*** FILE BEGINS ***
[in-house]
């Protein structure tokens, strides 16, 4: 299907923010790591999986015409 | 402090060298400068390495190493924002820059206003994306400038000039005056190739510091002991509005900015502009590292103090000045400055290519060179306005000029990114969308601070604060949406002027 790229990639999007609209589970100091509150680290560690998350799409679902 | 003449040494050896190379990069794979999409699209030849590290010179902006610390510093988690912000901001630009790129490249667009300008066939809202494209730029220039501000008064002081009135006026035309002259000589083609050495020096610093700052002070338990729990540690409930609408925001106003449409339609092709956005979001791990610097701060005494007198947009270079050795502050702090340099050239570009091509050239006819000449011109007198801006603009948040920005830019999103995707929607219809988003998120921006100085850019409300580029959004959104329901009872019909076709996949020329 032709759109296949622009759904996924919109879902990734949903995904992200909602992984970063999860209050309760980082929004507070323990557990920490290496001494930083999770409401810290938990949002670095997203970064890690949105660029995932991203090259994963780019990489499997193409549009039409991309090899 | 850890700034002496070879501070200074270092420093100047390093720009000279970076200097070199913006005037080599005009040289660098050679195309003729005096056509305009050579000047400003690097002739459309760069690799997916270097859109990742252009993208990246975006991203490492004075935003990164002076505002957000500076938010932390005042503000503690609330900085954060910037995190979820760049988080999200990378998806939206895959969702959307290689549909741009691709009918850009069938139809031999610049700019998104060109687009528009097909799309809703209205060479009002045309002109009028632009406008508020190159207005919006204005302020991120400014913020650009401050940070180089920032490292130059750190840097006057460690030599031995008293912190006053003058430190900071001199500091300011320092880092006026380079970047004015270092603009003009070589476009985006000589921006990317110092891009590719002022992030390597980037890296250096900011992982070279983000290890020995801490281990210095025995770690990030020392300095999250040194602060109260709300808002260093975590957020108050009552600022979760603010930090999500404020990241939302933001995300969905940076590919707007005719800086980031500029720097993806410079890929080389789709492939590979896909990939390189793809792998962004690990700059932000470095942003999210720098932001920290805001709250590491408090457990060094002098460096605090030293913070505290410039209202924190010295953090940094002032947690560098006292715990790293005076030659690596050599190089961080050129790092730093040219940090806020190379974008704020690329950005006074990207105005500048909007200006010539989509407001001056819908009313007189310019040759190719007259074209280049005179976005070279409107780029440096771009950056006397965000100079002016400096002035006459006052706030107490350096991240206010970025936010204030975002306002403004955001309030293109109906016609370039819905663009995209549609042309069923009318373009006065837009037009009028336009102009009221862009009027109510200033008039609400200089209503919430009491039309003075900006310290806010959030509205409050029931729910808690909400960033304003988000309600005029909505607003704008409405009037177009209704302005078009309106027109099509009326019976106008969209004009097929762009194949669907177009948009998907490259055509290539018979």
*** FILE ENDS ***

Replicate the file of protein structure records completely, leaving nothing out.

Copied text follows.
[in-house]
């Protein structure tokens, strides 16, 4: 299907923010790591999986015409 | 402090060298400068390495190493924002820059206003994306400038000039005056190739510091002991509005900015502009590292103090000045400055290519060179306005000029990114969308601070604060949406002027 790229990639999007609209589970100091509150680290560690998350799409679902 | 003449040494050896190379990069794979999409699209030849590290010179902006610390510093988690912000901001630009790129490249667009300008066939809202494209730029220039501000008064002081009135006026035309002259000589083609050495020096610093700052002070338990729990540690409930609408925001106003449409339609092709956005979001791990610097701060005494007198947009270079050795502050702090340099050239570009091509050239006819000449011109007198801006603009948040920005830019999103995707929607219809988003998120921006100085850019409300580029959004959104329901009872019909076709996949020329 032709759109296949622009759904996924919109879902990734949903995904992200909602992984970063999860209050309760980082929004507070323990557990920490290496001494930083999770409401810290938990949002670095997203970064890690949105660029995932991203090259994963780019990489499997193409549009039409991309090899 | 850890700034002496070879501070200074270092420093100047390093720009000279970076200097070199913006005037080599005009040289660098050679195309003729005096056509305009050579000047400003690097002739459309760069690799997916270097859109990742252009993208990246975006991203490492004075935003990164002076505002957000500076938010932390005042503000503690609330900085954060910037995190979820760049988080999200990378998806939206895959969702959307290689549909741009691709009918850009069938139809031999610049700019998104060109687009528009097909799309809703209205060479009002045309002109009028632009406008508020190159207005919006204005302020991120400014913020650009401050940070180089920032490292130059750190840097006057460690030599031995008293912190006053003058430190900071001199500091300011320092880092006026380079970047004015270092603009003009070589476009985006000589921006990317110092891009590719002022992030390597980037890296250096900011992982070279983000290890020995801490281990210095025995770690990030020392300095999250040194602060109260709300808002260093975590957020108050009552600022979760603010930090999500404020990241939302933001995300969905940076590919707007005719800086980031500029720097993806410079890929080389789709492939590979896909990939390189793809792998962004690990700059932000470095942003999210720098932001920290805001709250590491408090457990060094002098460096605090030293913070505290410039209202924190010295953090940094002032947690560098006292715990790293005076030659690596050599190089961080050129790092730093040219940090806020190379974008704020690329950005006074990207105005500048909007200006010539989509407001001056819908009313007189310019040759190719007259074209280049005179976005070279409107780029440096771009950056006397965000100079002016400096002035006459006052706030107490350096991240206010970025936010204030975002306002403004955001309030293109109906016609370039819905663009995209549609042309069923009318373009006065837009037009009028336009102009009221862009009027109510200033008039609400200089209503919430009491039309003075900006310290806010959030509205409050029931729910808690909400960033304003988000309600005029909505607003704008409405009037177009209704302005078009309106027109099509009326019976106008969209004009097929762009194949669907177009948009998907490259055509290539018979």